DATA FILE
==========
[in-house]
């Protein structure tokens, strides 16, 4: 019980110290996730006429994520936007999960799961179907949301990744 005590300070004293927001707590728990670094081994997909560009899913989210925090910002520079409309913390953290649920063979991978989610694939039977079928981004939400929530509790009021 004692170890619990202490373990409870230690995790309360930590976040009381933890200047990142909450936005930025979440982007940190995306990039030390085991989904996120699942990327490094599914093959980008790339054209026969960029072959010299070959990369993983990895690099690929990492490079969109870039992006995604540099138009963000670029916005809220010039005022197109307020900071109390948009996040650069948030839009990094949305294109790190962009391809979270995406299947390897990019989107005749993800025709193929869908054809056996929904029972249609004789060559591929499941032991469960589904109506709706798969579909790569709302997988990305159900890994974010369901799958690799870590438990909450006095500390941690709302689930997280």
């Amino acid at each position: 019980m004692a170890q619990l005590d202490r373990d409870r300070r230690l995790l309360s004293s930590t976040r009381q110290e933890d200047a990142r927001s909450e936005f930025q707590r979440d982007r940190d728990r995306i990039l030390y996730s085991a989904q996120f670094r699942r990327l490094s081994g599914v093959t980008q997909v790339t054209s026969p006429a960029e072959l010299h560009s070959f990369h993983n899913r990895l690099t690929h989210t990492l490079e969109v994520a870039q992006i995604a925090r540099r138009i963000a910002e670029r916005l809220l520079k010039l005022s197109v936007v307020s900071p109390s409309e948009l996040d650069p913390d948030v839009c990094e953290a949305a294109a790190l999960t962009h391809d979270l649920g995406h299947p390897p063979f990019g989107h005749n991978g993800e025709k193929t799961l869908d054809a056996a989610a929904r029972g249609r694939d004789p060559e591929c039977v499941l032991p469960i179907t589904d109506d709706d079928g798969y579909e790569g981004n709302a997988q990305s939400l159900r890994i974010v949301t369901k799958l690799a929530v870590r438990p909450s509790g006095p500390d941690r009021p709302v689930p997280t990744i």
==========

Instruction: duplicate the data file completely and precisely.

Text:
[in-house]
């Protein structure tokens, strides 16, 4: 019980110290996730006429994520936007999960799961179907949301990744 005590300070004293927001707590728990670094081994997909560009899913989210925090910002520079409309913390953290649920063979991978989610694939039977079928981004939400929530509790009021 004692170890619990202490373990409870230690995790309360930590976040009381933890200047990142909450936005930025979440982007940190995306990039030390085991989904996120699942990327490094599914093959980008790339054209026969960029072959010299070959990369993983990895690099690929990492490079969109870039992006995604540099138009963000670029916005809220010039005022197109307020900071109390948009996040650069948030839009990094949305294109790190962009391809979270995406299947390897990019989107005749993800025709193929869908054809056996929904029972249609004789060559591929499941032991469960589904109506709706798969579909790569709302997988990305159900890994974010369901799958690799870590438990909450006095500390941690709302689930997280």
């Amino acid at each position: 019980m004692a170890q619990l005590d202490r373990d409870r300070r230690l995790l309360s004293s930590t976040r009381q110290e933890d200047a990142r927001s909450e936005f930025q707590r979440d982007r940190d728990r995306i990039l030390y996730s085991a989904q996120f670094r699942r990327l490094s081994g599914v093959t980008q997909v790339t054209s026969p006429a960029e072959l010299h560009s070959f990369h993983n899913r990895l690099t690929h989210t990492l490079e969109v994520a870039q992006i995604a925090r540099r138009i963000a910002e670029r916005l809220l520079k010039l005022s197109v936007v307020s900071p109390s409309e948009l996040d650069p913390d948030v839009c990094e953290a949305a294109a790190l999960t962009h391809d979270l649920g995406h299947p390897p063979f990019g989107h005749n991978g993800e025709k193929t799961l869908d054809a056996a989610a929904r029972g249609r694939d004789p060559e591929c039977v499941l032991p469960i179907t589904d109506d709706d079928g798969y579909e790569g981004n709302a997988q990305s939400l159900r890994i974010v949301t369901k799958l690799a929530v870590r438990p909450s509790g006095p500390d941690r009021p709302v689930p997280t990744i």